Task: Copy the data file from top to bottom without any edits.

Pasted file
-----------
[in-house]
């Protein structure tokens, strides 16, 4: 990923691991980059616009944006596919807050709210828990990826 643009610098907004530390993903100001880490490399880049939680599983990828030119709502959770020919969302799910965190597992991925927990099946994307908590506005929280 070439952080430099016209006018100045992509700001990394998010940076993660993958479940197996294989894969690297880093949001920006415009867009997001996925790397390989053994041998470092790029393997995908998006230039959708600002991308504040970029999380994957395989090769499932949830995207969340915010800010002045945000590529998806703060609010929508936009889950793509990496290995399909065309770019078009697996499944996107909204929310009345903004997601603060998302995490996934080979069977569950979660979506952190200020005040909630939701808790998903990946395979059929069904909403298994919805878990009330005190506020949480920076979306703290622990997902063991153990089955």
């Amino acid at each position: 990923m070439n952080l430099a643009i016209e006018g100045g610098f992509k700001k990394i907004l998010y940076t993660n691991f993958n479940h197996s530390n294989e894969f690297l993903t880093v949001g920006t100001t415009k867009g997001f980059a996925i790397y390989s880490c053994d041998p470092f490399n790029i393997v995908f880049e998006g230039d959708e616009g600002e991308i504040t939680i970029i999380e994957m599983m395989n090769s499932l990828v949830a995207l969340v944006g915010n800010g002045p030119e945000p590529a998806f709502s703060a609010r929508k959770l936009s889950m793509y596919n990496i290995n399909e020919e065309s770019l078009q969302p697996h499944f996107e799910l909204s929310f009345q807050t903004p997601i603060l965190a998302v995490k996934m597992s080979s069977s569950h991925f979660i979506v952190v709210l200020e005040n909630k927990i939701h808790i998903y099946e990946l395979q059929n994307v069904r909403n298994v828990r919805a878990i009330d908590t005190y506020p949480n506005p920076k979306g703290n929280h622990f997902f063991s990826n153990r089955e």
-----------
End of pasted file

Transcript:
[in-house]
């Protein structure tokens, strides 16, 4: 990923691991980059616009944006596919807050709210828990990826 643009610098907004530390993903100001880490490399880049939680599983990828030119709502959770020919969302799910965190597992991925927990099946994307908590506005929280 070439952080430099016209006018100045992509700001990394998010940076993660993958479940197996294989894969690297880093949001920006415009867009997001996925790397390989053994041998470092790029393997995908998006230039959708600002991308504040970029999380994957395989090769499932949830995207969340915010800010002045945000590529998806703060609010929508936009889950793509990496290995399909065309770019078009697996499944996107909204929310009345903004997601603060998302995490996934080979069977569950979660979506952190200020005040909630939701808790998903990946395979059929069904909403298994919805878990009330005190506020949480920076979306703290622990997902063991153990089955």
């Amino acid at each position: 990923m070439n952080l430099a643009i016209e006018g100045g610098f992509k700001k990394i907004l998010y940076t993660n691991f993958n479940h197996s530390n294989e894969f690297l993903t880093v949001g920006t100001t415009k867009g997001f980059a996925i790397y390989s880490c053994d041998p470092f490399n790029i393997v995908f880049e998006g230039d959708e616009g600002e991308i504040t939680i970029i999380e994957m599983m395989n090769s499932l990828v949830a995207l969340v944006g915010n800010g002045p030119e945000p590529a998806f709502s703060a609010r929508k959770l936009s889950m793509y596919n990496i290995n399909e020919e065309s770019l078009q969302p697996h499944f996107e799910l909204s929310f009345q807050t903004p997601i603060l965190a998302v995490k996934m597992s080979s069977s569950h991925f979660i979506v952190v709210l200020e005040n909630k927990i939701h808790i998903y099946e990946l395979q059929n994307v069904r909403n298994v828990r919805a878990i009330d908590t005190y506020p949480n506005p920076k979306g703290n929280h622990f997902f063991s990826n153990r089955e």